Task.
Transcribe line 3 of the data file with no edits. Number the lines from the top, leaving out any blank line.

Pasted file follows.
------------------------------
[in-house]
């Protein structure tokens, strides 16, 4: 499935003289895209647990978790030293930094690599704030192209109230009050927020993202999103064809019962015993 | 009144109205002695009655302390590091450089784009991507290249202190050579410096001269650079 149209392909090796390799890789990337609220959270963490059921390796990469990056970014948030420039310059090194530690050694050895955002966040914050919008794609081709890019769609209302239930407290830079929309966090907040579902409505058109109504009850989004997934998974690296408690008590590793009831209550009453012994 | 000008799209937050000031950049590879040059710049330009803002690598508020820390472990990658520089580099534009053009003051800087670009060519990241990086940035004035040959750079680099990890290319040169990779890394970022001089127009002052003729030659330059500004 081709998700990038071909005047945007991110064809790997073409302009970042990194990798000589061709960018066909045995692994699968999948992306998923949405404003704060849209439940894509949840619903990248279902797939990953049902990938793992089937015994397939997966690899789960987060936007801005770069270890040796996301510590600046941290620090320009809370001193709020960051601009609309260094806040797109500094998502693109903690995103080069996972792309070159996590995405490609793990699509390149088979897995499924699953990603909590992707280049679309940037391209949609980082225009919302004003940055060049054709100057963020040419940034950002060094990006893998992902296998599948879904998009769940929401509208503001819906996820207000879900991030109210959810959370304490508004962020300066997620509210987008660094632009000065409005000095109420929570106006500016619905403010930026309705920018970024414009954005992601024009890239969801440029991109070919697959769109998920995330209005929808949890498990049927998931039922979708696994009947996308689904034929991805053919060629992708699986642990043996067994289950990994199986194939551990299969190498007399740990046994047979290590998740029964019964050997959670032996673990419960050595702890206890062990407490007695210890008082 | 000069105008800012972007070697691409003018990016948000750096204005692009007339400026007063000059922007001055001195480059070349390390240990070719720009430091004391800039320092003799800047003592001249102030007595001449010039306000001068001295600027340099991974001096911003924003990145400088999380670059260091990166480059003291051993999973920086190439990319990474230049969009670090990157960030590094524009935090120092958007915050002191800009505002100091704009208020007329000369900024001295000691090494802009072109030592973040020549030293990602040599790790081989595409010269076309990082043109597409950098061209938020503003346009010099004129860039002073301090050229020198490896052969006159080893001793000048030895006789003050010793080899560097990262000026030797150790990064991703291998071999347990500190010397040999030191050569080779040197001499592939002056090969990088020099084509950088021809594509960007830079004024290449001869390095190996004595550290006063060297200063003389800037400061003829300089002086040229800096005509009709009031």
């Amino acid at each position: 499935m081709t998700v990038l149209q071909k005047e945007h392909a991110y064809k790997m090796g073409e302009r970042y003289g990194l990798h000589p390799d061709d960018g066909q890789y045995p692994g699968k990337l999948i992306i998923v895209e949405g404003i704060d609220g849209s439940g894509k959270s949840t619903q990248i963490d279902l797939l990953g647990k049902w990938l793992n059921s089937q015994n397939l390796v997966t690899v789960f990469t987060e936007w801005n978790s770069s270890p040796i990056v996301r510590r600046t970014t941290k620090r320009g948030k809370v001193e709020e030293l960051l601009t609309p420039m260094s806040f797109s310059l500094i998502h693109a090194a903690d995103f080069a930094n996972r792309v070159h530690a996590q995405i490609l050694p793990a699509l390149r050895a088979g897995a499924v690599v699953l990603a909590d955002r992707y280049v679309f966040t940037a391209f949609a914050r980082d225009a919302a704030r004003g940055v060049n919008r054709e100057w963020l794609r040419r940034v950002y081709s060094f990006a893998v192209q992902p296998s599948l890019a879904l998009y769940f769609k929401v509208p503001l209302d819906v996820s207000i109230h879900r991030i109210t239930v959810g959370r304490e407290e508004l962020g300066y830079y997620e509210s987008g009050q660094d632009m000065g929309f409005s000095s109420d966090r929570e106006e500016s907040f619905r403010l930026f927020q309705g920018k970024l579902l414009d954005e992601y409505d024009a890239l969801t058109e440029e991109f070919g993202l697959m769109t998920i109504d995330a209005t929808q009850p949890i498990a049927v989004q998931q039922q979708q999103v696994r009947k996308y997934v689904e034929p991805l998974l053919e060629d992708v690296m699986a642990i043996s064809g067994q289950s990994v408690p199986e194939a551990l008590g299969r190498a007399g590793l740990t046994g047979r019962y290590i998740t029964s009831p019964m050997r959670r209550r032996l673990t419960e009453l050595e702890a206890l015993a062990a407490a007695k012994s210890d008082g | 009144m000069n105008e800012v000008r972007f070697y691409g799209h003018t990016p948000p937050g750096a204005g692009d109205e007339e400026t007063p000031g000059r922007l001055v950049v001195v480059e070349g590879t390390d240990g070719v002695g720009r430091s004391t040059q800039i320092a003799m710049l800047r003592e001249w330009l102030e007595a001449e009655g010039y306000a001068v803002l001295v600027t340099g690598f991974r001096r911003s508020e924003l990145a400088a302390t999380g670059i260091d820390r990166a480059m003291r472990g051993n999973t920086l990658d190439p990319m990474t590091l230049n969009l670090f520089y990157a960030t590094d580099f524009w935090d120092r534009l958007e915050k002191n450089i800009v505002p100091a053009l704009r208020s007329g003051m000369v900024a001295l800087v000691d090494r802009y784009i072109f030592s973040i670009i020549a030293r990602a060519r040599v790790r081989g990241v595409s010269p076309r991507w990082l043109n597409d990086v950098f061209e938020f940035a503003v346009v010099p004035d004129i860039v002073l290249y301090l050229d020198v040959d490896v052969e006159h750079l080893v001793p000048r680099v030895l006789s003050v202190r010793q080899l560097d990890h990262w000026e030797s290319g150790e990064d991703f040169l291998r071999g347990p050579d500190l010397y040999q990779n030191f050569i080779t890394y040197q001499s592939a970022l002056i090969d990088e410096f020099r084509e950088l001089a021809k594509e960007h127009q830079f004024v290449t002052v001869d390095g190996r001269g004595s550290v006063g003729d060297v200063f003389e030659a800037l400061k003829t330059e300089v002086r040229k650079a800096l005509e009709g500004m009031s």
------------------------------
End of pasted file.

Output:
């Amino acid at each position: 499935m081709t998700v990038l149209q071909k005047e945007h392909a991110y064809k790997m090796g073409e302009r970042y003289g990194l990798h000589p390799d061709d960018g066909q890789y045995p692994g699968k990337l999948i992306i998923v895209e949405g404003i704060d609220g849209s439940g894509k959270s949840t619903q990248i963490d279902l797939l990953g647990k049902w990938l793992n059921s089937q015994n397939l390796v997966t690899v789960f990469t987060e936007w801005n978790s770069s270890p040796i990056v996301r510590r600046t970014t941290k620090r320009g948030k809370v001193e709020e030293l960051l601009t609309p420039m260094s806040f797109s310059l500094i998502h693109a090194a903690d995103f080069a930094n996972r792309v070159h530690a996590q995405i490609l050694p793990a699509l390149r050895a088979g897995a499924v690599v699953l990603a909590d955002r992707y280049v679309f966040t940037a391209f949609a914050r980082d225009a919302a704030r004003g940055v060049n919008r054709e100057w963020l794609r040419r940034v950002y081709s060094f990006a893998v192209q992902p296998s599948l890019a879904l998009y769940f769609k929401v509208p503001l209302d819906v996820s207000i109230h879900r991030i109210t239930v959810g959370r304490e407290e508004l962020g300066y830079y997620e509210s987008g009050q660094d632009m000065g929309f409005s000095s109420d966090r929570e106006e500016s907040f619905r403010l930026f927020q309705g920018k970024l579902l414009d954005e992601y409505d024009a890239l969801t058109e440029e991109f070919g993202l697959m769109t998920i109504d995330a209005t929808q009850p949890i498990a049927v989004q998931q039922q979708q999103v696994r009947k996308y997934v689904e034929p991805l998974l053919e060629d992708v690296m699986a642990i043996s064809g067994q289950s990994v408690p199986e194939a551990l008590g299969r190498a007399g590793l740990t046994g047979r019962y290590i998740t029964s009831p019964m050997r959670r209550r032996l673990t419960e009453l050595e702890a206890l015993a062990a407490a007695k012994s210890d008082g | 009144m000069n105008e800012v000008r972007f070697y691409g799209h003018t990016p948000p937050g750096a204005g692009d109205e007339e400026t007063p000031g000059r922007l001055v950049v001195v480059e070349g590879t390390d240990g070719v002695g720009r430091s004391t040059q800039i320092a003799m710049l800047r003592e001249w330009l102030e007595a001449e009655g010039y306000a001068v803002l001295v600027t340099g690598f991974r001096r911003s508020e924003l990145a400088a302390t999380g670059i260091d820390r990166a480059m003291r472990g051993n999973t920086l990658d190439p990319m990474t590091l230049n969009l670090f520089y990157a960030t590094d580099f524009w935090d120092r534009l958007e915050k002191n450089i800009v505002p100091a053009l704009r208020s007329g003051m000369v900024a001295l800087v000691d090494r802009y784009i072109f030592s973040i670009i020549a030293r990602a060519r040599v790790r081989g990241v595409s010269p076309r991507w990082l043109n597409d990086v950098f061209e938020f940035a503003v346009v010099p004035d004129i860039v002073l290249y301090l050229d020198v040959d490896v052969e006159h750079l080893v001793p000048r680099v030895l006789s003050v202190r010793q080899l560097d990890h990262w000026e030797s290319g150790e990064d991703f040169l291998r071999g347990p050579d500190l010397y040999q990779n030191f050569i080779t890394y040197q001499s592939a970022l002056i090969d990088e410096f020099r084509e950088l001089a021809k594509e960007h127009q830079f004024v290449t002052v001869d390095g190996r001269g004595s550290v006063g003729d060297v200063f003389e030659a800037l400061k003829t330059e300089v002086r040229k650079a800096l005509e009709g500004m009031s």